Only in a few instances throughout our analysis was digital learning presented as offering a distinct form of learning and teaching – more often than not by commercial actors. Abstract allusions were occasionally made to the ‘new’ forms and outcomes of learning offered by digital learning – such as Cambridge University Press (2003) slogan of  “e-Learning … e-xcite, e-nrich, e-xplore … @cambridge”. A less subtle portrayal of the futuristic possibilities of digital learning was provided by the Virtual Education Partnership. Beneath a somewhat dated impression of a ‘virtual reality’ space containing a circle of five flat screen monitors, the advertisement text describes the digital learning resource in question as:
“produc[ing] creative applications for organising and mapping knowledge, accelerating the learning process…CreativeVR™ is an interactive, fully networkable ‘knowledge space’ that allows users to create multimedia galleries of their pictures, videos, sounds, documents and internet links … the software is also coded for Virtual Reality”.
 These examples aside, advertising more commonly reflected distinctly traditional notions of education and learning. Indeed, visual portrayals of ‘old’ learning in this way were nearly five times more prevalent than ‘new’ learning. In contrast to CUP’s allusions to exciting and enriching students, Plato Learning (2001) summarised its “comprehensive collection of interactive learning materials” in terms familiar to the contemporary educational era of modernisation and new managerialism – “achieve, attain, succeed, triumph, thrive, enhance, accomplish”.

Figure One.
learnpremium (2003) 
This over-riding notion of ‘old learning’ apparent in the commercial portrayals of digital learning is perhaps best illustrated in the marketing for the learnpremium (2003) online service (figure one). In this advertisement the educational heritage of the online content is encapsulated in a computer screen embedded into a tapering line of old, leather-bound books with spines inscribed with “National CURRICULUM Keystage 1”. The accompanying text also locates the firm and the product within familiar educational contexts such as the DfES, testing and their national curriculum. In a similar manner, the marketing of the Heinemann Explore (2004) product was even more overt in its portrayal of traditional and established learning – presenting images of test-tubes, castles and river valleys to stress the curricular connotations of the software. This advertisement was notable for also drawing on the provenance of non-digital learning resources, promising “FREE Books when you spend your eLCs on Heinemann Explore”.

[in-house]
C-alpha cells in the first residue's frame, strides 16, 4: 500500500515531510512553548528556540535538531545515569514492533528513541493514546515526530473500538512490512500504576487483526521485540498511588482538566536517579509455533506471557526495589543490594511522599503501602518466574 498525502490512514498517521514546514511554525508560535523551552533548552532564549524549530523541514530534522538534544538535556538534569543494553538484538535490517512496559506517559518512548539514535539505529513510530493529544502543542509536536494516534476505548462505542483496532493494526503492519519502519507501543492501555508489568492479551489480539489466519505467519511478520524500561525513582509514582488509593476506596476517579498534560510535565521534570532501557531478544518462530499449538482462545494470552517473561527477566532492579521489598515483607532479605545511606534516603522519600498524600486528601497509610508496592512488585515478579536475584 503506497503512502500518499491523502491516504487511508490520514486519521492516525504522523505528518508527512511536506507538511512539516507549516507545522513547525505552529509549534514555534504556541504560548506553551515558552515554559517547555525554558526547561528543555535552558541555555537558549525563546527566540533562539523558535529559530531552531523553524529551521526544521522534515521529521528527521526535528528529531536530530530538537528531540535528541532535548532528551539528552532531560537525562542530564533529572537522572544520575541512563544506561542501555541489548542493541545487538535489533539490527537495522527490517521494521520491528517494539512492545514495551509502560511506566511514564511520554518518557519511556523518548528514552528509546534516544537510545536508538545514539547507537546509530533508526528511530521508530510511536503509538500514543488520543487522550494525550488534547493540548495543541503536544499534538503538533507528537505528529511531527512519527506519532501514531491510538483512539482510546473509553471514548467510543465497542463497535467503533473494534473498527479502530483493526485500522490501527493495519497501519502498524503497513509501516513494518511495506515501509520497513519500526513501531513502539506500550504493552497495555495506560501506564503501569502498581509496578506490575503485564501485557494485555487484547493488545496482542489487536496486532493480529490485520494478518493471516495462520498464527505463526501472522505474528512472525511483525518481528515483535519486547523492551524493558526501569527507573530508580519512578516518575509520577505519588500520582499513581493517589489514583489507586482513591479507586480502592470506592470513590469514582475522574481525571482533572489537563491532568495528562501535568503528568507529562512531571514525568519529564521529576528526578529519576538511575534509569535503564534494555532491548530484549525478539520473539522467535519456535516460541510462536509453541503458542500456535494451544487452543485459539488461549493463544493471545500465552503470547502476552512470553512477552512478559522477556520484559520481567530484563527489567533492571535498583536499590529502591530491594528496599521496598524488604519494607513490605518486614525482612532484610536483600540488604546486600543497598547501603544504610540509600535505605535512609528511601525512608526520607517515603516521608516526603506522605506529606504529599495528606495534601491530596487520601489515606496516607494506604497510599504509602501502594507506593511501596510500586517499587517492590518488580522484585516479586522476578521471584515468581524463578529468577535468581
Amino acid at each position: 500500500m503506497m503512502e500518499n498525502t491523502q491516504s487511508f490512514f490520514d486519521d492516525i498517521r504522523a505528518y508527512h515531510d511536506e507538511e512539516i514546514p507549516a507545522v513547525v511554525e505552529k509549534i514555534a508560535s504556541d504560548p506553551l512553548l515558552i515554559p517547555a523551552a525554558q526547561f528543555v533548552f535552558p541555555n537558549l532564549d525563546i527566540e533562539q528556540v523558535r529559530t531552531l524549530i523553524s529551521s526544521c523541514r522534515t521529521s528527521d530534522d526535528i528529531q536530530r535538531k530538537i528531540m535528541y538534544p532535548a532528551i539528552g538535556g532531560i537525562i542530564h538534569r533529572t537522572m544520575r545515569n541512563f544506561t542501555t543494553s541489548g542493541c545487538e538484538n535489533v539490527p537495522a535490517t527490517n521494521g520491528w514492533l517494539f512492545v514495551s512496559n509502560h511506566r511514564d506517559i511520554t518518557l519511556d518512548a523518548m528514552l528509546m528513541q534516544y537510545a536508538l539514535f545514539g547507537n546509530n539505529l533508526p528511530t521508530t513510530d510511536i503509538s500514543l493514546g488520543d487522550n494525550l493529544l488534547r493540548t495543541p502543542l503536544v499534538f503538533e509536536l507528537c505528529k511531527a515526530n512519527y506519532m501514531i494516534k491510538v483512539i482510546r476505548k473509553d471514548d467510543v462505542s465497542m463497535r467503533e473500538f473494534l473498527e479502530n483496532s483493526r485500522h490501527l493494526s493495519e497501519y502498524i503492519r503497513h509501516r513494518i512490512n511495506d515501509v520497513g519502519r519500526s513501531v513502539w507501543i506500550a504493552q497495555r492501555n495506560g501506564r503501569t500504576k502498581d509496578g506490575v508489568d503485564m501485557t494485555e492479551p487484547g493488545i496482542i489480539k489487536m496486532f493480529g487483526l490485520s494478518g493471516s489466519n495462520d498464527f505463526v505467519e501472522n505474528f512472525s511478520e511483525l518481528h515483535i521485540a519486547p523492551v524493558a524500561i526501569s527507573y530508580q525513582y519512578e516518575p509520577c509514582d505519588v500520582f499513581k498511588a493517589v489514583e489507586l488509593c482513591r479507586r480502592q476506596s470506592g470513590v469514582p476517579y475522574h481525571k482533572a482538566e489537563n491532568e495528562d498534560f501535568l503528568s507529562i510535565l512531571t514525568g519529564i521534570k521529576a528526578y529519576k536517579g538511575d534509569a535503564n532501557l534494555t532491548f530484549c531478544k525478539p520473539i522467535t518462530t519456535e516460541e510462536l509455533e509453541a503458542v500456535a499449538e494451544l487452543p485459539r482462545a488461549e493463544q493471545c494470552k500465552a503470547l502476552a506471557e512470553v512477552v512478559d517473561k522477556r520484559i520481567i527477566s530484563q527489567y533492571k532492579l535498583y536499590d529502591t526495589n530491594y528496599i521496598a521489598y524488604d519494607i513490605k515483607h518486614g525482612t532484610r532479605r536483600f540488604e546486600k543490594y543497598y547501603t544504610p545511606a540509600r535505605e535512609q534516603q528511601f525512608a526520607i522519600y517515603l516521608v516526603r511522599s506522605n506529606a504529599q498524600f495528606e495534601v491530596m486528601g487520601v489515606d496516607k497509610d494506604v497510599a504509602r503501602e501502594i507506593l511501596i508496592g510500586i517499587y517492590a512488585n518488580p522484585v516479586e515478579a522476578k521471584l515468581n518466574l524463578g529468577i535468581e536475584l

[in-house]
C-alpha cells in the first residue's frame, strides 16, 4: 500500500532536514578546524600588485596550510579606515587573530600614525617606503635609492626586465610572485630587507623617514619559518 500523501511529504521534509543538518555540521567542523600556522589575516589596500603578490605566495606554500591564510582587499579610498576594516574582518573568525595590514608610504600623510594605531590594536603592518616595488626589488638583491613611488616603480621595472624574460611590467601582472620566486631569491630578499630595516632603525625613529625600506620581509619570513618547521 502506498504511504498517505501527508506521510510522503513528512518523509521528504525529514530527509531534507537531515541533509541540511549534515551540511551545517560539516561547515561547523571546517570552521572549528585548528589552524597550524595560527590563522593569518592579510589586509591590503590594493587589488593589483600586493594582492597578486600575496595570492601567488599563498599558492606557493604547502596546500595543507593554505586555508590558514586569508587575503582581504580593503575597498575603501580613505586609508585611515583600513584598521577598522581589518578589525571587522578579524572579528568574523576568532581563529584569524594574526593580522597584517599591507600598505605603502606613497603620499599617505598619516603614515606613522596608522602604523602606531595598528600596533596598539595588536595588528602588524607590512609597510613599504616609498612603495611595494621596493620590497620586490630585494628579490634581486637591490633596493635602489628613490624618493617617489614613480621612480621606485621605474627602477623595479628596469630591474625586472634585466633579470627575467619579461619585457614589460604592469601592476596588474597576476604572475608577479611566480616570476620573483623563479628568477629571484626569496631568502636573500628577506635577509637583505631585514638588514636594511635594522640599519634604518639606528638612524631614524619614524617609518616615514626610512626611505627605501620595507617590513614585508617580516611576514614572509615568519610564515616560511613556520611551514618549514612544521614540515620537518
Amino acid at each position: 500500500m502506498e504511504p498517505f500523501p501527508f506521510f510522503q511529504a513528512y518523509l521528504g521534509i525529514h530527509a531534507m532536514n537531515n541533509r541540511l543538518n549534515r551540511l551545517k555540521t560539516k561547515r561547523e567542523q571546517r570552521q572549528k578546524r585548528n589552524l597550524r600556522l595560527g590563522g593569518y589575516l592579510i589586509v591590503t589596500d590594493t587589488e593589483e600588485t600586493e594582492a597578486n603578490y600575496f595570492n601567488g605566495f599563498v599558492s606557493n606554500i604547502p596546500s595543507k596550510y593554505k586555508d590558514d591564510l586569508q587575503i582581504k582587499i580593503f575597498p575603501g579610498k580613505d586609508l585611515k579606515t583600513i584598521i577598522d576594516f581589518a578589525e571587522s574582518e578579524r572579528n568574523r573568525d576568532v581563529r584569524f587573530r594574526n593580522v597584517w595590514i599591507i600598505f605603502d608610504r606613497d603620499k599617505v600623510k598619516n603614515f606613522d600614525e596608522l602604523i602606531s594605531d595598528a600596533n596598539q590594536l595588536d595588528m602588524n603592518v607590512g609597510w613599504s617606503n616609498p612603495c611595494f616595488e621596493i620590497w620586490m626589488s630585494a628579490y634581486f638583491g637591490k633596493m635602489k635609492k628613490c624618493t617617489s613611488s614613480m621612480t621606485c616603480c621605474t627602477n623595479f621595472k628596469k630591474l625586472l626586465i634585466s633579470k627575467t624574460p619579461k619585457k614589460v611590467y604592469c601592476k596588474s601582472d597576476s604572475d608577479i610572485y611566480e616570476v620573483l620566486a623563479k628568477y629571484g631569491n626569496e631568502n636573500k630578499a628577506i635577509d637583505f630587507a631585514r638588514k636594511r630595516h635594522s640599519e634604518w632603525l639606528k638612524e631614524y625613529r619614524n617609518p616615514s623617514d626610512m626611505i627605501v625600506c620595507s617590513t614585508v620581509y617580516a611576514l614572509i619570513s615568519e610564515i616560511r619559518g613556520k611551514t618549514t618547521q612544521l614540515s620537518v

ii) The nature of digital learners

In contrast to this ‘traditional’ portrayal of digital learning and knowledge, the prevailing political discourse when it comes to digital learners is very much one of change – in particular emphasising changes involving the individualisation, personalisation and empowerment of the student experience. In this way digital learning resources are seen as providing an education system tailored to each individual learner’s requirements:
“ICT transforms education and the way that children learn. Every child matters, and I want a system of personalised learning that allows each of them to learn at their own pace, in ways that suit them best” (Charles Clarke in DfES 2004).